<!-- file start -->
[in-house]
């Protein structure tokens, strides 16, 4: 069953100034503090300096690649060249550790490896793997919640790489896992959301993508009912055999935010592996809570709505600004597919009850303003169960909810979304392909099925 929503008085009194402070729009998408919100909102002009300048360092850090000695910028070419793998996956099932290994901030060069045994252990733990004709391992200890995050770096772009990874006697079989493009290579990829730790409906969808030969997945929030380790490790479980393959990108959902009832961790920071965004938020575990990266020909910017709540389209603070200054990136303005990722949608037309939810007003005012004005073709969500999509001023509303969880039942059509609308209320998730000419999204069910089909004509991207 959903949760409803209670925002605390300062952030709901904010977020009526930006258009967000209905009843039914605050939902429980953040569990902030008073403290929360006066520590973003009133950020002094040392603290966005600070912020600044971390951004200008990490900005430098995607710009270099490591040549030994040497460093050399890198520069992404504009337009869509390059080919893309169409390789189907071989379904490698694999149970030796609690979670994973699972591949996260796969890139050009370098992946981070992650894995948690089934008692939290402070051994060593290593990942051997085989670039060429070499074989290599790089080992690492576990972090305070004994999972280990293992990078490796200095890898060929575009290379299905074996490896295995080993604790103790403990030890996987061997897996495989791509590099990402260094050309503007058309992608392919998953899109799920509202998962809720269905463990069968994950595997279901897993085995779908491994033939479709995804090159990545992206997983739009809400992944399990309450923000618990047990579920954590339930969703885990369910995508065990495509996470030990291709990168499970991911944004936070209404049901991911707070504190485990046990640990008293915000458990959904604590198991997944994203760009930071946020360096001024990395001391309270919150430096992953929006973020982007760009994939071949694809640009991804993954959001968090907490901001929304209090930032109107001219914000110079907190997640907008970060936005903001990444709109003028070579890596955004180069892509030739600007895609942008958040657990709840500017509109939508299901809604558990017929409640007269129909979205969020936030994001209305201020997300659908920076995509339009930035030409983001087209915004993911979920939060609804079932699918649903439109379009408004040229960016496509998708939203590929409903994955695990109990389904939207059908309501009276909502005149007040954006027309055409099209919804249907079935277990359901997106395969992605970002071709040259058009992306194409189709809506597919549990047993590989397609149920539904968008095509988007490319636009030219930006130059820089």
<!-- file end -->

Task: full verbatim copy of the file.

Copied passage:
[in-house]
């Protein structure tokens, strides 16, 4: 069953100034503090300096690649060249550790490896793997919640790489896992959301993508009912055999935010592996809570709505600004597919009850303003169960909810979304392909099925 929503008085009194402070729009998408919100909102002009300048360092850090000695910028070419793998996956099932290994901030060069045994252990733990004709391992200890995050770096772009990874006697079989493009290579990829730790409906969808030969997945929030380790490790479980393959990108959902009832961790920071965004938020575990990266020909910017709540389209603070200054990136303005990722949608037309939810007003005012004005073709969500999509001023509303969880039942059509609308209320998730000419999204069910089909004509991207 959903949760409803209670925002605390300062952030709901904010977020009526930006258009967000209905009843039914605050939902429980953040569990902030008073403290929360006066520590973003009133950020002094040392603290966005600070912020600044971390951004200008990490900005430098995607710009270099490591040549030994040497460093050399890198520069992404504009337009869509390059080919893309169409390789189907071989379904490698694999149970030796609690979670994973699972591949996260796969890139050009370098992946981070992650894995948690089934008692939290402070051994060593290593990942051997085989670039060429070499074989290599790089080992690492576990972090305070004994999972280990293992990078490796200095890898060929575009290379299905074996490896295995080993604790103790403990030890996987061997897996495989791509590099990402260094050309503007058309992608392919998953899109799920509202998962809720269905463990069968994950595997279901897993085995779908491994033939479709995804090159990545992206997983739009809400992944399990309450923000618990047990579920954590339930969703885990369910995508065990495509996470030990291709990168499970991911944004936070209404049901991911707070504190485990046990640990008293915000458990959904604590198991997944994203760009930071946020360096001024990395001391309270919150430096992953929006973020982007760009994939071949694809640009991804993954959001968090907490901001929304209090930032109107001219914000110079907190997640907008970060936005903001990444709109003028070579890596955004180069892509030739600007895609942008958040657990709840500017509109939508299901809604558990017929409640007269129909979205969020936030994001209305201020997300659908920076995509339009930035030409983001087209915004993911979920939060609804079932699918649903439109379009408004040229960016496509998708939203590929409903994955695990109990389904939207059908309501009276909502005149007040954006027309055409099209919804249907079935277990359901997106395969992605970002071709040259058009992306194409189709809506597919549990047993590989397609149920539904968008095509988007490319636009030219930006130059820089």